What’s Up with the Building Industry in 2023?
When it comes to weather, the stock market or inventory planning, forecasting is never easy. Based on our years of experience and extensive network of top talent what we can ‘predict’ for 2023, is that these four trends are something we will continue to keep an eye on.
Residential building will continue to slow…
At TZR we are observing that inflation continues to challenge the system, driving interest rates up and consumer spending down.
And, this trend is predicted to continue well into 2024 with slowing consumer spending which impacts people’s willingness to take on home improvement projects.
And, while inventory remains low, many people simply can’t afford the price of a home these days. It continues to be a real issue around the country and has led some experts to “call on policymakers to address the ‘worsening housing affordability crisis,’ calling the current housing market as ‘unhealthy and unsustainable.’”
However, despite the point above, we find ourselves with “a woefully undersupplied housing market,” and with a number of projects “sitting in the planning cycle waiting to break ground,” which should inject “…some semblance of confidence and reassurance that developers and owners are continuing to put projects into the queue despite the fact that we’re concerned about what might happen when interest rates keep rising and the economy slows down in 2023.”
From a recruiting perspective, this challenge will require some creativity in 2023, forcing companies to consider what projects they have in their backlog and compare it to the staff they have to complete them, (and juggle that with the fact that the number of new residential projects may not increase at the same rate as previous years).
Watch TZR’s president, Mark Fisher take on inventory and the slowing market direct from the 2023 NAHB International Builders‘ Show.
…but commercial is in a decent spot.
The cost of building is decreasing. “The Producer Price Index, a composite index of construction materials, indicates that material prices and bid price inflation peaked between late 2021 and early 2022.”
Commercial projects – especially hotels that may have been put on hold during the period of dramatic price increases from late 2020 through 2022 may become a reality as prices come down.
Additionally, due to the introduction of more federal incentives, companies are choosing to move production back to the United States, paving the way for large-scale commercial projects going forward.
In Equipment World, Richard Branch, chief economist for Dodge Data & Analytics says “You need to go back to the early ’90s to see the kinds of square footage that we expect to break ground in 2023,” he says. “We’ve significantly raised our forecast for not just 2023, but beyond due to the impact of the CHIPS Act and the IRA. This is a real game changer in terms of stabilizing the construction sector.”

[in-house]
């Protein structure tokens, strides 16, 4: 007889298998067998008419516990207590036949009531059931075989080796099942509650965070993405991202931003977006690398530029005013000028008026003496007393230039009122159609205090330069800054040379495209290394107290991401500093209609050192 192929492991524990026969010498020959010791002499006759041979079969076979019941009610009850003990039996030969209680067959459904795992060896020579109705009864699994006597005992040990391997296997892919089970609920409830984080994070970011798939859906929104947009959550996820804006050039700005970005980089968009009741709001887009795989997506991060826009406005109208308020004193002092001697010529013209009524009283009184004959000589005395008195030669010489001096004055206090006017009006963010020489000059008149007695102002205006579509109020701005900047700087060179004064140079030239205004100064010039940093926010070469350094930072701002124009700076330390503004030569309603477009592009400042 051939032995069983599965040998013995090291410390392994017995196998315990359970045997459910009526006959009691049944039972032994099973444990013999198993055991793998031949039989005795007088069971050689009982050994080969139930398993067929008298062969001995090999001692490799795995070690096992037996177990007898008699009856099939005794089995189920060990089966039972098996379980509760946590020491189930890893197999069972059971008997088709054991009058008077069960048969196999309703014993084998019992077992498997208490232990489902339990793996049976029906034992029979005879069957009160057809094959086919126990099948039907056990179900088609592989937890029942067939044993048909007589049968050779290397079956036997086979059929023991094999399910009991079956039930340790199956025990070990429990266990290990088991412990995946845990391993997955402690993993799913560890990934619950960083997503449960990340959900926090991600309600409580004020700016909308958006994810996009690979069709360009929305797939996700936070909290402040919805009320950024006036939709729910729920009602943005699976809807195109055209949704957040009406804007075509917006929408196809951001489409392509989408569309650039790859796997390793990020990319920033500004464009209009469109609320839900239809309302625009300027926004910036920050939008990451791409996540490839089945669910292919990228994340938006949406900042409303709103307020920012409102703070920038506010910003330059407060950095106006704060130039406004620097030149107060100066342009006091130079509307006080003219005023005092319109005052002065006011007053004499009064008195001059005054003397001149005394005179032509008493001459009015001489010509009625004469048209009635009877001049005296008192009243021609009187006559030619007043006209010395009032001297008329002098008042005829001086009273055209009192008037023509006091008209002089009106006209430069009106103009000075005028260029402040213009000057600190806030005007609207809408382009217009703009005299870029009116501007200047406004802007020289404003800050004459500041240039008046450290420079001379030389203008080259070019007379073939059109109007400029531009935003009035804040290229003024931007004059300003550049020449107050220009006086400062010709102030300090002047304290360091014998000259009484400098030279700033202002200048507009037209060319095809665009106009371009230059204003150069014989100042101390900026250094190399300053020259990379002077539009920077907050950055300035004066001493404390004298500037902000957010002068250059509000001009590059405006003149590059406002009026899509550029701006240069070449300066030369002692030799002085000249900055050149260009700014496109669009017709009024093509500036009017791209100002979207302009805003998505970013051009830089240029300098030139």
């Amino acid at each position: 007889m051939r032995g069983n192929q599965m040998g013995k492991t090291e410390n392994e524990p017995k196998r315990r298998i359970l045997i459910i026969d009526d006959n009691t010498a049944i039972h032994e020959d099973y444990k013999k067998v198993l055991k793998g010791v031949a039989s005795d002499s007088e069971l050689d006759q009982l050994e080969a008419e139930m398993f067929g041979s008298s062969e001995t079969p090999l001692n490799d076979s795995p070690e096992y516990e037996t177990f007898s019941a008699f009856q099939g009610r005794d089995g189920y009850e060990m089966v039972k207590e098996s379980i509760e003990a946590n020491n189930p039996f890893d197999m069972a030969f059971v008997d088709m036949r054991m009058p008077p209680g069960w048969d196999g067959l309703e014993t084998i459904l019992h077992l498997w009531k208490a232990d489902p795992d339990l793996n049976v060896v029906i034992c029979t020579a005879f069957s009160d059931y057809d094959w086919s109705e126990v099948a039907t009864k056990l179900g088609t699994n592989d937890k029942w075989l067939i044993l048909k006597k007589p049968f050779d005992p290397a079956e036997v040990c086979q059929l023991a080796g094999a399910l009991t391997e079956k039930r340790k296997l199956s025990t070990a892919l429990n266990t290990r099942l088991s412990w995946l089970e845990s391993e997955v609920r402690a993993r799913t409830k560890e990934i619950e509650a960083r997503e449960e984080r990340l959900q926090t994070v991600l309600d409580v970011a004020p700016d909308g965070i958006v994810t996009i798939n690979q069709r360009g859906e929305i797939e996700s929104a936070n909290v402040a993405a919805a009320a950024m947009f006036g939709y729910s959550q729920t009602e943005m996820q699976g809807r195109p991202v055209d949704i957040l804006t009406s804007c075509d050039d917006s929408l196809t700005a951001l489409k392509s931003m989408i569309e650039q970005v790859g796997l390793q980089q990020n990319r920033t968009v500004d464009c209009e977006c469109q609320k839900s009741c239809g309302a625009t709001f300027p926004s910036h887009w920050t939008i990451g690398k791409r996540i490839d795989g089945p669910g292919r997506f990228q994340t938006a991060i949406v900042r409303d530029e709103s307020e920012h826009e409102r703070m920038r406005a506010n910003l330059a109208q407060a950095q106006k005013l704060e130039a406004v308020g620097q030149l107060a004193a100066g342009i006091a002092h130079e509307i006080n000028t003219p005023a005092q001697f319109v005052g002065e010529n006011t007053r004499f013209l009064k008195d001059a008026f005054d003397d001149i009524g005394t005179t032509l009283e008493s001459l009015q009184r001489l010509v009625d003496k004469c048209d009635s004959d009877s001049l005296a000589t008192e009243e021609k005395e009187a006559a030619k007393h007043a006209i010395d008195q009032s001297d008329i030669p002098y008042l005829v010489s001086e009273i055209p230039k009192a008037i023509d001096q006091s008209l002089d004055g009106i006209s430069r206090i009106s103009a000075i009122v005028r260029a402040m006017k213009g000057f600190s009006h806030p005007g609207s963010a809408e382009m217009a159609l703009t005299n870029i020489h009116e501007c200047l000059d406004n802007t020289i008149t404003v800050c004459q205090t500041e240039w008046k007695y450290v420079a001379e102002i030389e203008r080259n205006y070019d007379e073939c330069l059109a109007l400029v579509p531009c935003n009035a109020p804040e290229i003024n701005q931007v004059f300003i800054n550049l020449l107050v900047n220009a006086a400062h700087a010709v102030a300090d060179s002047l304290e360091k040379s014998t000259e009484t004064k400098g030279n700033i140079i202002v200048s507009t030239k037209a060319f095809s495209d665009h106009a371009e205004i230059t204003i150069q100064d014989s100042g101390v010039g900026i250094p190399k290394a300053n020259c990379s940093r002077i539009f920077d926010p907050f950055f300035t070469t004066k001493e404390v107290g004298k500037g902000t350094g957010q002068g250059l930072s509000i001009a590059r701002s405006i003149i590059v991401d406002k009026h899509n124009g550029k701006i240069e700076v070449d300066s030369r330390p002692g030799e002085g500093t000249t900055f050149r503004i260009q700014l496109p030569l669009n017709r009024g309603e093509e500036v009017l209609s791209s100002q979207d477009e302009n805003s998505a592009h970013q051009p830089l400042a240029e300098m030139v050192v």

For organizations working primarily in the commercial space, this means doing whatever you can to keep your best talent where they are, and push for creative and innovative solutions to new challenges coming down the pipeline… it’s crucial to hire right and at the right time.
Supply chain issues will improve but not disappear.
Labor market challenges, especially among skilled trades, continue to impact a number of industries even as materials become easier to obtain. “Workforce shortages will continue to affect different levels of the supply chain, from collecting and processing raw materials, to production, manufacturing, and transportation.”
The past few years have taught us that we can anticipate events that will affect the industry but we can’t predict what and when they will occur, “The best we can do is take a proactive approach to procurement and scheduling. We must remain flexible and understand that sometimes, delays will be completely unavoidable.”
Labor availability will remain a challenge.
Overreacting to a slowdown in business now, may mean that labor shortages will reappear as a hurdle down the line; as the economy recovers rehiring could become a nightmare – especially if your company does not have a long-term hiring strategy.
The chain reaction of drastic shortages from ‘20 – ‘22 will be felt even after immediate staffing needs have been addressed. For instance, “The logistics of transporting materials will likely remain a challenge due to driver shortages, especially for construction sites in more remote areas of the country.”
An optimistic forecast for commercial building means these challenges will continue and that employees continue to hold the cards. Now is the time to revisit or start your hiring strategy. Whether you have immediate roles to fill or want to safeguard your business growth through 2023 reach out and connect with us today. Here’s what our proven process can offer.